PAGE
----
Database join queries in CodeIgniter 4

- Andrés Cruz

En español
Database join queries in CodeIgniter 4

In SQL, JOINs are an operation used to combine two or more relational tables based on a common column or set of columns, generally FK type columns or foreign keys are used to make this connection between different tables. They are used to retrieve data from multiple related tables, allowing the data to be presented in a more complete and meaningful way; for example, if we have a table of posts and another of categories, we can indicate that a post contains a category by means of a FK in the table of posts and then do a JOIN that allows us to connect the table of posts with the table of categories and obtain the full detail of the post; We can do the same with multiple tables.

There are different types of JOINs in SQL, such as INNER JOIN, LEFT JOIN, RIGHT JOIN and FULL OUTER JOIN, each with a different purpose depending on the user's need.

In the CodeIgniter 4 application, according to the documentation, we have 3 types of joins available. Here are the following:

  • Inner Join
  • Left Join
  • Right Join
     
  • Inner Join: This join fetches data based on a common value condition between two or more than two tables. Based on the matching condition, it will return all the data we expected. Removes those rows from the result set that do not have a matching condition.
  • Left Join – This also works the same as the match condition between two or more than two tables. But in this case we also get the rows from the table on the left that do not match the condition of the table on the right side. It means that we get all the rows in the table on the left, including the values in the table on the right.
  • Right Join – Rows with the same matching conditions, including all rows on the right side with no match conditions.

The use of joins in CodeIgniter 4 is very easy and all we have to do is build the main query:

$query = $productModel->asObject()->select("pc.*, u.email, puc.description, puc.direction")

In this case, an example model, called "productModel" and now, we are going to perform the join(s):

$query = $productModel->asObject()->select("pc.*, u.email, puc.description, puc.direction")
            ->join('products_control as pc', 'pc.product_id = products.id')

In which, you can place as many joins as you need and/or your relationships allow, in my case, a product, has a foreign relationship with "'products_control" and "'products_control" a foreign relationship (fk) with "users" and finally with "'products_users_control"

$query = $productModel->asObject()->select("pc.*, u.email, puc.description, puc.direction")
            ->join('products_control as pc', 'pc.product_id = products.id')
            ->join('users as u', 'pc.user_id = u.id')
            ->join('products_users_control as puc', 'pc.id = puc.product_control_id');

Key points

The join function receives two mandatory parameters and a third optional one.

As the first parameter we indicate the name of the table which we want to join.

Optionally, we indicate an alias by "as" to avoid repeating the table name when we want to reference the table: products_control as pc
As a second parameter we indicate the condition; which is generally to place the equality of our relation (fk)
As the third parameter you can specify the type of join: left, right, outer, inner, left outer, and right outer: join('products_control as pc', 'pc.product_id = products.id','left')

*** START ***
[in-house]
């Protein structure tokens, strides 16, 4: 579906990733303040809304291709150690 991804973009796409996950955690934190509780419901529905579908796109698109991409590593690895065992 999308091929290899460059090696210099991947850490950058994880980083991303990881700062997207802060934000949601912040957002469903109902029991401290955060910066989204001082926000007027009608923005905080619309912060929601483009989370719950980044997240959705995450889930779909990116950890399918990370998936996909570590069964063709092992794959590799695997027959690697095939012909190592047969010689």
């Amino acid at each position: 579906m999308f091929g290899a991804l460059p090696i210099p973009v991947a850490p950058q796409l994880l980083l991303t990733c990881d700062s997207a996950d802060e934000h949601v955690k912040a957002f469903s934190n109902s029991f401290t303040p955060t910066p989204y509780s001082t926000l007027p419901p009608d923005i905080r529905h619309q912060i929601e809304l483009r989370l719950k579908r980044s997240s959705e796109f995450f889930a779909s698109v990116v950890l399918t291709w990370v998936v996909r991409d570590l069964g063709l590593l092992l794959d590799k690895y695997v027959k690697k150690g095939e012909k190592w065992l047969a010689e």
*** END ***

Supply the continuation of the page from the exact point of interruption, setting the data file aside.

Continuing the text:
Without more to say, the relations that we use in my complete course on CodeIgniter 4:

class ProductModel extends Model
{
    protected $table = 'products';
    protected $primaryKey = 'id';
    protected $allowedFields = ['name', 'code', 'description', 'entry', 'exit', 'stock', 'price'];
    public function get($id = null)
    {
        if ($id === null) {
            return $this->findAll();
        }
        return $this->asArray()
            ->where(['id' => $id])
            ->first();
    }
}
class ProductControlModel extends Model
{
    protected $table = 'products_control';
    protected $primaryKey = 'id';
    protected $allowedFields = ['product_id', 'type','count', 'created_at', 'updated_at','user_id'];
    protected $useTimestamps = true;
    protected $createdField  = 'created_at';
    protected $updatedField  = 'updated_at';
    public function get($id = null)
    {
        if ($id === null) {
            return $this->findAll();
        }
        return $this->asArray()
            ->where(['id' => $id])
            ->first();
    }
}
class ProductUserControlModel extends Model
{
    protected $table = 'products_users_control';
    protected $primaryKey = 'id';
    protected $allowedFields = ['product_id', 'user_id', 'product_control_id', 'type', 'count', 'created_at', 'updated_at', 'description', 'direction'];
    protected $useTimestamps = true;
    protected $createdField  = 'created_at';
    protected $updatedField  = 'updated_at';
    public function get($id = null)
    {
        if ($id === null) {
            return $this->findAll();
        }
        return $this->asArray()
            ->where(['id' => $id])
            ->first();
    }
}
<?php
class User extends BaseController{
    use ResponseTrait;
}

Remember that in the complete CodeIgniter 4 course, you have much more information and data about the use of this framework.

The JOINS, we always use them to obtain the data of several tables; managing joins in SQL is hard, but working in Codeigniter is also easy to use. It is either a left join or a right join in Codeigniter.
We just need to call a method in Codeigniter $this->db->join('table'.'condition','left,right');. Joins take three parameters: first is the table, second is the condition, and third is the left join or right join in Codeigniter.

Andrés Cruz

Desarrollo con Laravel, Django, Flask, CodeIgniter, HTML5, CSS3, MySQL, JavaScript, Vue, Android, iOS, Flutter

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